Iraqi protesters dig in heels despite new PM-designate

Main highways leading out of Najaf and streets within the city were still blocked off with smoldering tires on Sunday morning. (AFP)
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Updated 02 February 2020

Iraqi protesters dig in heels despite new PM-designate

  • Mohammad Allawi announced his own nomination as premier on Saturday
  • Demonstrators had demanded a politically independent successor who had not served in government

NAJAF, Iraq: Furious anti-government youth held their ground in protest squares across Iraq’s south on Sunday, despite the previous evening’s appointment of a prime minister who insists he is an independent.
Mohammad Allawi announced his own nomination as premier on Saturday, which marked exactly four months since the anti-government movement erupted and two months since outgoing prime minister Adel Abdel Mahdi resigned under growing pressure.
Demonstrators had demanded a politically independent successor who had not served in government and for them, ex-communications minister Allawi did not make the cut.
“Mohammad Allawi is rejected, by order of the people!” read a new sign hung in the holy city of Najaf on Sunday.
Young men with their faces wrapped in checkered scarves had spent the night torching car tires in anger at Allawi’s nomination, an AFP reporter in the city said.
Main highways leading out of Najaf and streets within the city were still blocked off with smoldering tires on Sunday morning.
Kut, about 170 kilometers (100 miles) southeast of Baghdad, saw hundreds hit the streets chanting, “If it’s been tried before, it shouldn’t be tried again!”
In Diwaniyah, further south, protesters marched into government buildings to demand they close for the day, while students began sit-ins at schools and universities.
Protesters in Hillah blocked off all roads leading into the city and chanted, “Allawi is not the people’s choice!”
Allawi, named as a consensus candidate after months of political paralysis, now has a month to pull together his cabinet, which will be subject to a vote by parliament.
In his first formal address, he pledged to form a representative government, hold early parliamentary elections and ensure justice for protest-related violence — all key demands of demonstrators.
More than 480 people have died and nearly 30,000 have been wounded since the rallies began on October 1, but few have been held accountable for the bloodshed.
The protests first demanded an end to corruption, better services and jobs for unemployed youth, but they quickly spiraled to calls for a total government overhaul.


German defense minister rejects Turkey complaint over Libya weapons ship search

Updated 24 November 2020

German defense minister rejects Turkey complaint over Libya weapons ship search

  • Germany insists it acted correctly in boarding a Turkish ship to enforce arms embargo of Libya
  • Turkey summoned European diplomats to complain at the operation

BERLIN: Germany’s defense minister on Tuesday rejected Turkey’s complaints over the search of a Turkish freighter in the Mediterranean Sea by a German frigate participating in a European mission, insisting that German sailors acted correctly.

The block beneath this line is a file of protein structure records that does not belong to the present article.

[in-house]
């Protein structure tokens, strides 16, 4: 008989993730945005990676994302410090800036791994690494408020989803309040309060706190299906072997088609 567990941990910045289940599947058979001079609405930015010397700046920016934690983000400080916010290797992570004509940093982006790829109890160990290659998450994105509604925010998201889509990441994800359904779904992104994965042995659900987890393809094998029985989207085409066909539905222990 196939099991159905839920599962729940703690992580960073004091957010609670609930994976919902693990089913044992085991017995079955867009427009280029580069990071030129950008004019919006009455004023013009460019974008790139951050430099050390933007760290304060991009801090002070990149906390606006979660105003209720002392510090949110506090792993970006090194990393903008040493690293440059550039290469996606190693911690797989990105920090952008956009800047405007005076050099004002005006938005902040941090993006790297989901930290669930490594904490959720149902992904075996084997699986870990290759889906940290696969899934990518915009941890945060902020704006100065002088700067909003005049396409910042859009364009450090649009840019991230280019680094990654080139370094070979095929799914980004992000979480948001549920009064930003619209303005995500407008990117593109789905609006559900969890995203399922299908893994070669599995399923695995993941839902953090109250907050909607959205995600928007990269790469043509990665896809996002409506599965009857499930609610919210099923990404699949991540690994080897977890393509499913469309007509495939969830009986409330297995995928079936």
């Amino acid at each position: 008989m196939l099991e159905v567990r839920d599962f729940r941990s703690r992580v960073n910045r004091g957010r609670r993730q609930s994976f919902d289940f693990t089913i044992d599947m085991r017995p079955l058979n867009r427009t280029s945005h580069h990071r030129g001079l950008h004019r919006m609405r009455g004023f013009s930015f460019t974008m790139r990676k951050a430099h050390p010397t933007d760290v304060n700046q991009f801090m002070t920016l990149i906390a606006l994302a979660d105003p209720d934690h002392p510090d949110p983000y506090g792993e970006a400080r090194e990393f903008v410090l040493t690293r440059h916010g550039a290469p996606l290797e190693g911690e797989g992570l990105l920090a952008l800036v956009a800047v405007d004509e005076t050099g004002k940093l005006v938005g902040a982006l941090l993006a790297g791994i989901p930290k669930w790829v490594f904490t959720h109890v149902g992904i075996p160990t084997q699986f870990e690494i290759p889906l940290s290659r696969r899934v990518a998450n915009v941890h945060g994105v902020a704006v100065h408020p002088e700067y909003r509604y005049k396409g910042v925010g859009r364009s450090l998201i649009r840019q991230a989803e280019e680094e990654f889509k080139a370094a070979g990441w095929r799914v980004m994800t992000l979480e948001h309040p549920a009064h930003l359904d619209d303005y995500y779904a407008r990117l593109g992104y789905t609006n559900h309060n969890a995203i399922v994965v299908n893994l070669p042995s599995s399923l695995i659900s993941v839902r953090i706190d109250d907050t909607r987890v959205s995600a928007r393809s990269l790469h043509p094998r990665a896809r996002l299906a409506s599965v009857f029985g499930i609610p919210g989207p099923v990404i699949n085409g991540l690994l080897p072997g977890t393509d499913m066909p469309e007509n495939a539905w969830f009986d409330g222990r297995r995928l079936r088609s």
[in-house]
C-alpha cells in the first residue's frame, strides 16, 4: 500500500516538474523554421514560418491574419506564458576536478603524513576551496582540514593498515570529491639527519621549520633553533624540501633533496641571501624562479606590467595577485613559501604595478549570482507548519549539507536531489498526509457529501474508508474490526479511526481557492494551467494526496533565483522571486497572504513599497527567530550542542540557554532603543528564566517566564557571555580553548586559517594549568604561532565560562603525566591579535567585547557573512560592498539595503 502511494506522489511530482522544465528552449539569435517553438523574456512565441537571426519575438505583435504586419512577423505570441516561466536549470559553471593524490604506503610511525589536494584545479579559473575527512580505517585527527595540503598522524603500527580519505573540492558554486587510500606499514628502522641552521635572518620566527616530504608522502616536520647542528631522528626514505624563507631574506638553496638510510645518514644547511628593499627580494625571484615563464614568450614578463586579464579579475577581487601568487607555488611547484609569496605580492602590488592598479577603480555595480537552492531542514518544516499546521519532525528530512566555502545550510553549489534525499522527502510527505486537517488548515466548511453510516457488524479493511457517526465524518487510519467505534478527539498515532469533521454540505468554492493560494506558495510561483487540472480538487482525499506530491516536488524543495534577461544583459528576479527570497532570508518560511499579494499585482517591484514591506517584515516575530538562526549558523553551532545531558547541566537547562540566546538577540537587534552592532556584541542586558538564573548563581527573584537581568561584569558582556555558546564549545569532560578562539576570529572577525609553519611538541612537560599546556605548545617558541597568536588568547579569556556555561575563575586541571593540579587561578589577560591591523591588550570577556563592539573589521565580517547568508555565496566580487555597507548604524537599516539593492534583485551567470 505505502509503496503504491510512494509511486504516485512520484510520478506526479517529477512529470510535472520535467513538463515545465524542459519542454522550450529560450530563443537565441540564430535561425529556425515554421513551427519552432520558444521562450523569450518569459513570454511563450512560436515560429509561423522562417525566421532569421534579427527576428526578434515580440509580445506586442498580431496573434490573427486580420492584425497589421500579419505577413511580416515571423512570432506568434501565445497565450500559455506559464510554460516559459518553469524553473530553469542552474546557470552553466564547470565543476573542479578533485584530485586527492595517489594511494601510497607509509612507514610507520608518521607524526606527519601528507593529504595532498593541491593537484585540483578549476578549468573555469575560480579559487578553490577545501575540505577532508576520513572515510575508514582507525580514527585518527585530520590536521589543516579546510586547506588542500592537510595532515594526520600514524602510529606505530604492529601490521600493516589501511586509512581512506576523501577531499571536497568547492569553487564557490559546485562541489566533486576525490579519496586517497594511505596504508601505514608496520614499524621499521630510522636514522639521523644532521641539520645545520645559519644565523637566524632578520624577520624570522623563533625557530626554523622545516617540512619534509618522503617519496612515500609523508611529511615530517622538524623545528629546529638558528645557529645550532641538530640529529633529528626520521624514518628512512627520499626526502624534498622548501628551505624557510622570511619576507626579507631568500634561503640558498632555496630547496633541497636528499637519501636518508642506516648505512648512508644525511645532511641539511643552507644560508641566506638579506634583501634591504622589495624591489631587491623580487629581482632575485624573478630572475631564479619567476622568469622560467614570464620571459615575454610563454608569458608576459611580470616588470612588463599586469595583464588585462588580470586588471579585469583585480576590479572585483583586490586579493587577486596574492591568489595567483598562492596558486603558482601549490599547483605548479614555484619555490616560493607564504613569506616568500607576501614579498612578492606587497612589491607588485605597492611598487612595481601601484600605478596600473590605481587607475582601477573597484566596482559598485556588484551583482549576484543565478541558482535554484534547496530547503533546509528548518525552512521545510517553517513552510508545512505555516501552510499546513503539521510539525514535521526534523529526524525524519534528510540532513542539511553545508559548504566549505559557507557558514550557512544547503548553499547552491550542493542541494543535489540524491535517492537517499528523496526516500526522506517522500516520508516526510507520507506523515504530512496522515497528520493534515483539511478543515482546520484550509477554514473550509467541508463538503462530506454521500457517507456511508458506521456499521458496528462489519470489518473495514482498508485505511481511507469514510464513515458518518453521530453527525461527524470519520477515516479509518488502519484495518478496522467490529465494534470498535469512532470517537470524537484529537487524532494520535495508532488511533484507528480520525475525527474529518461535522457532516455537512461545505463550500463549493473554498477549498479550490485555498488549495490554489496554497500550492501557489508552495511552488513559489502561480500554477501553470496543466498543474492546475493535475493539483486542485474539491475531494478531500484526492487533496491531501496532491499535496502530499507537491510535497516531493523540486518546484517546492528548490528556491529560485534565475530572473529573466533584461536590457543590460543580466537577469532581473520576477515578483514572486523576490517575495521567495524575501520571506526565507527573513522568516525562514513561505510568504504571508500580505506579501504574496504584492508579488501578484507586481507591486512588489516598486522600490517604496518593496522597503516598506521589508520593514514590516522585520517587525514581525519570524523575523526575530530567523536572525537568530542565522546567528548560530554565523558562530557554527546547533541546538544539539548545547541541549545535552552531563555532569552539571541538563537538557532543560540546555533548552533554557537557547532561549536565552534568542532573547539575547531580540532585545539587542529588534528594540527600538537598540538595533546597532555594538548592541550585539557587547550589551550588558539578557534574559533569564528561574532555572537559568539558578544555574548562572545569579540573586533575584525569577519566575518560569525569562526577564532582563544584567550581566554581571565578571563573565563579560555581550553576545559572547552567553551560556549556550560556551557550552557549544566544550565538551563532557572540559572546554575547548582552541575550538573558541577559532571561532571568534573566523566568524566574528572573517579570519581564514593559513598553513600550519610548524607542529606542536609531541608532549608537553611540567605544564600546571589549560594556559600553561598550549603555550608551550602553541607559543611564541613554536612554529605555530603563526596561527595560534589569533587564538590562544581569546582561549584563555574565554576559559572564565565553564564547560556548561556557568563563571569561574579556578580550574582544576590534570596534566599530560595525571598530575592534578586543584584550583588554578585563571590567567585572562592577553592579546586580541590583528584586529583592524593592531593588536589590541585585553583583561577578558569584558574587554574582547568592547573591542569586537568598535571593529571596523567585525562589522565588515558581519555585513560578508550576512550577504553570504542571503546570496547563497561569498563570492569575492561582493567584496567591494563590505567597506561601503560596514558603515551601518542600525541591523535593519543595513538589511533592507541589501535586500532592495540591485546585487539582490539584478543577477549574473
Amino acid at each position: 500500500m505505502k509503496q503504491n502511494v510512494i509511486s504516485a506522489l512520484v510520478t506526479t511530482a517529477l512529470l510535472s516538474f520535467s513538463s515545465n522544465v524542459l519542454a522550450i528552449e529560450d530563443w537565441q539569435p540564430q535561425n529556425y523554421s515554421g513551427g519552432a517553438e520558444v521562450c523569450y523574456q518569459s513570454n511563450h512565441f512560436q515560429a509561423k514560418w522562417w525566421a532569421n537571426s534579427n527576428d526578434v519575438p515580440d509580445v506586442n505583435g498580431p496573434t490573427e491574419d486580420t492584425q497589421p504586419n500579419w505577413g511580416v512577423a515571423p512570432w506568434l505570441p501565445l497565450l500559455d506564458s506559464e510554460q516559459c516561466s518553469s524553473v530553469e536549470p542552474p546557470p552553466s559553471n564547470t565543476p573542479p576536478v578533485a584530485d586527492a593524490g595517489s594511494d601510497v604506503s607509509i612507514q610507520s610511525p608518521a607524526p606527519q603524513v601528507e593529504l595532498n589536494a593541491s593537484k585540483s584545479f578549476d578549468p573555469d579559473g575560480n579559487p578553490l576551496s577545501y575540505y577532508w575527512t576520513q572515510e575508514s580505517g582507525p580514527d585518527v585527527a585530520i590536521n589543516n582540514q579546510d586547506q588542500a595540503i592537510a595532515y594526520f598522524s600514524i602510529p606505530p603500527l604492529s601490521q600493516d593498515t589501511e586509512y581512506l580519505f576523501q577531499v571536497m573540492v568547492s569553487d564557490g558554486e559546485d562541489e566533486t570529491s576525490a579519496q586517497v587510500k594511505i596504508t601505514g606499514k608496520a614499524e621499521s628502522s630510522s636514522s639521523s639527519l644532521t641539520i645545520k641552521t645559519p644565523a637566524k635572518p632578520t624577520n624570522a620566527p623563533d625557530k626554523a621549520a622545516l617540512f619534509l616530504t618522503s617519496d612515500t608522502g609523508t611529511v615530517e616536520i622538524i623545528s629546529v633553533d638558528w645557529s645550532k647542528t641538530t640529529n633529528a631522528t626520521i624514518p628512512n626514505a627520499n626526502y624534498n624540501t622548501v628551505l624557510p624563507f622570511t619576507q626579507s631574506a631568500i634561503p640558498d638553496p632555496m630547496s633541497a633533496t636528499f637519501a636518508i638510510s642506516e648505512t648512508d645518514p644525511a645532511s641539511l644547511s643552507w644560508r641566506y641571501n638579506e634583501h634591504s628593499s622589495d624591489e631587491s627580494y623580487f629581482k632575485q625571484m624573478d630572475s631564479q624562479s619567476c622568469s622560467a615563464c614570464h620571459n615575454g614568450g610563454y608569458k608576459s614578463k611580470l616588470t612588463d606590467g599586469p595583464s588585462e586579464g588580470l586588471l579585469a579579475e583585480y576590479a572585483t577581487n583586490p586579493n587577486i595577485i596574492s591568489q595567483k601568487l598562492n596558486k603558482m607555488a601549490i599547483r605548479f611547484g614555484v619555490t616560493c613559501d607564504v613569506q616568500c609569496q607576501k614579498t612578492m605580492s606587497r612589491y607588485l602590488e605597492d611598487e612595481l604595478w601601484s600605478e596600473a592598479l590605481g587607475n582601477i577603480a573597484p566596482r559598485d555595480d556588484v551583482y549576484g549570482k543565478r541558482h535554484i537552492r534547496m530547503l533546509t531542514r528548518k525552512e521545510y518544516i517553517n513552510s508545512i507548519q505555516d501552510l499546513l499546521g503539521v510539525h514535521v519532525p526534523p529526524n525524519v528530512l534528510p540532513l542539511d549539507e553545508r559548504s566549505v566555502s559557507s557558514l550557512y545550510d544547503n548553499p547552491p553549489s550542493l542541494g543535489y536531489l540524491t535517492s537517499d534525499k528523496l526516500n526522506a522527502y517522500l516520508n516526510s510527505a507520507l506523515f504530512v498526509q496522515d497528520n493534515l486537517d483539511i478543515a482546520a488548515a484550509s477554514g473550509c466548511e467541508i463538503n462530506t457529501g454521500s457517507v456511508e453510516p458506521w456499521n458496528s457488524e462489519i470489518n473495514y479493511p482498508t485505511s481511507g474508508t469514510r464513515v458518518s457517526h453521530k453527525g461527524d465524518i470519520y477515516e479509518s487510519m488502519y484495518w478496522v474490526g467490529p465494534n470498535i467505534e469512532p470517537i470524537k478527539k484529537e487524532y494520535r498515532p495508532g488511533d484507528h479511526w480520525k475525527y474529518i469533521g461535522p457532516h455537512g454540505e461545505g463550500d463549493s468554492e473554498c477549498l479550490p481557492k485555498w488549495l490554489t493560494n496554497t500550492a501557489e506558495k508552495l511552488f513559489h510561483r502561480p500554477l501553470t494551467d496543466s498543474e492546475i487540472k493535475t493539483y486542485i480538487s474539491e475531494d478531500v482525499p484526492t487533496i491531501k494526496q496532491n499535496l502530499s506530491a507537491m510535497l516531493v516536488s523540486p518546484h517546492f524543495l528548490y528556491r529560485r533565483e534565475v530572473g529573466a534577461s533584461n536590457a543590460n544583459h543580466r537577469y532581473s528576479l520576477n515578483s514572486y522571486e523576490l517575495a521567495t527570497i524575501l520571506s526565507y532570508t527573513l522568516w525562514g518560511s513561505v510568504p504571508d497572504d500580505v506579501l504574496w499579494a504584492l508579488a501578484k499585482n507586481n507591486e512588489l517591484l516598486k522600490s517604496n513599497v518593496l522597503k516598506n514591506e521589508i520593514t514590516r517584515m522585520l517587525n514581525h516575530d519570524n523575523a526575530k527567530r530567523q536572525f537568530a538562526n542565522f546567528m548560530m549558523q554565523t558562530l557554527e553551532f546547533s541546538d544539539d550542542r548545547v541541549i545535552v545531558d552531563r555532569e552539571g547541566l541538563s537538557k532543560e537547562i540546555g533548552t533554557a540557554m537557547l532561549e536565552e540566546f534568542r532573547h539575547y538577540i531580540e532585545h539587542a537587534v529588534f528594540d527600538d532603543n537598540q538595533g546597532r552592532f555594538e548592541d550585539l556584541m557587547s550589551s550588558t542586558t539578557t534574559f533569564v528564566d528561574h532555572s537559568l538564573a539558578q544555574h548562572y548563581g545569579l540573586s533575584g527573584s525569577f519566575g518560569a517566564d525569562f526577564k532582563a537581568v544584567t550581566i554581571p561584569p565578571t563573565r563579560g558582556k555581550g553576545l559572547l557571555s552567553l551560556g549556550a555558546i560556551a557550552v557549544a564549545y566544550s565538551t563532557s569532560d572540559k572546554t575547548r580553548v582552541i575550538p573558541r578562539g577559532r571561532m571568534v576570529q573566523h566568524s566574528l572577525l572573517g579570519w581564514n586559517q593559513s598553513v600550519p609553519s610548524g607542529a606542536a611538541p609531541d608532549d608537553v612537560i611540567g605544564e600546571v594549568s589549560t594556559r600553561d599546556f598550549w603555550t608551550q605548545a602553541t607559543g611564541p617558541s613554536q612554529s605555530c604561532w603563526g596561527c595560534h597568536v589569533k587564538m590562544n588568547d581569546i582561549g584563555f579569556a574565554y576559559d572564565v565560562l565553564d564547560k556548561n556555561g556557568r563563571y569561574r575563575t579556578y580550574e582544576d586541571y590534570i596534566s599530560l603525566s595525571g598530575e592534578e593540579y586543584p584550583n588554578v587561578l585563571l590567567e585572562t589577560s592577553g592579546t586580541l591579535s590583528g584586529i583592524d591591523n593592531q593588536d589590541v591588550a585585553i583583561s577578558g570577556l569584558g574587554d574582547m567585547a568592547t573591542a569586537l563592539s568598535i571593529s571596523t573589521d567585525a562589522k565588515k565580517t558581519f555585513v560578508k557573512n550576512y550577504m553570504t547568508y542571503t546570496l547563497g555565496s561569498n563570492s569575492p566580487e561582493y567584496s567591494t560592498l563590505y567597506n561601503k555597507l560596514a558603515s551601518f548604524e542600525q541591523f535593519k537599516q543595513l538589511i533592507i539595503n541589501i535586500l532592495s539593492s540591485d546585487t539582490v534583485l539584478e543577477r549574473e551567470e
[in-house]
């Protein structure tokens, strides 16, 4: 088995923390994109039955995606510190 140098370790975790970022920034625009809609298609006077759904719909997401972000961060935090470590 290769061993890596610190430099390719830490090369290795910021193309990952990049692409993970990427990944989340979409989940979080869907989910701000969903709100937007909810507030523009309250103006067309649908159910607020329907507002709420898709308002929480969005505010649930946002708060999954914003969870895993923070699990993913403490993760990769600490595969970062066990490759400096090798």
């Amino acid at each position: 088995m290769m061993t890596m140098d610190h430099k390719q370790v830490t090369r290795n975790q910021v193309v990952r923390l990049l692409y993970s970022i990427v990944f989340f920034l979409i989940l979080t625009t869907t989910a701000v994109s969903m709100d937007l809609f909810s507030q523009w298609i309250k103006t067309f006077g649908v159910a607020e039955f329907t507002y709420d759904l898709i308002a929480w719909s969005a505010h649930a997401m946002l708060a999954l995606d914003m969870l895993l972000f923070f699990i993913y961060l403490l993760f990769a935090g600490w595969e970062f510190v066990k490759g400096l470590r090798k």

Sunday’s incident prompted Turkey to summon diplomats representing the European Union, Germany and Italy and assert that the Libya-bound freighter Rosaline-A was subjected to an “illegal” search by personnel from the German frigate Hamburg. The German ship is part of the European Union’s Irini naval mission, which is enforcing an arms embargo against Libya.
German officials say that the order to board the ship came from Irini’s headquarters in Rome and that Turkey protested while the team was on board. The search was then ended.
Turkey says the search was “unauthorized and conducted by force.”
German Defense Minister Annegret Kramp-Karrenbauer backed the German crew’s actions.
“It is important to me to make really clear that the Bundeswehr soldiers behaved completely correctly,” she said during an appearance in Berlin. “They did what is asked of them in the framework of the European Irini mandate.”
“That there is this debate with the Turkish side points to one of the fundamental problems of this European mission,” Kramp-Karrenbauer added, without elaborating. “But it is very important to me to say clearly here that there are no grounds for these accusations that are now being made against the soldiers.”
This was the second incident between Turkey and naval forces from a NATO ally enforcing an arms blockade against Libya.
In June, NATO launched an investigation over an incident between Turkish warships and a French naval vessel in the Mediterranean, after France said one of its frigates was “lit up” three times by Turkish naval targeting radar when it tried to approach a Turkish civilian ship suspected of involvement in arms trafficking.
Turkey supports a UN-backed government in Tripoli against rival forces based in the country’s east. It has complained that the EU naval operation focuses its efforts too much on the Tripoli administration and turns a blind eye to weapons sent to the eastern-based forces.
In Ankara, Turkish Defense Minister Hulusi Akar said that Irini was “flawed from the onset.”
“It is not based on firm international legal foundations,” Akar said. He renewed Turkey’s criticism of the German ship’s actions.
“The incident was against international laws and practices. It was wrong,” he said.
Kramp-Karrenbauer stressed that “Turkey is still an important partner for us in NATO.” Turkey being outside the military alliance would make the situation even more difficult, she argued, and Turkish soldiers are “absolutely reliable partners” in NATO missions.
But she conceded that Turkey poses “a big challenge” because of how its domestic politics have developed and because it has its “own agenda, which is difficult to reconcile with European questions in particular.”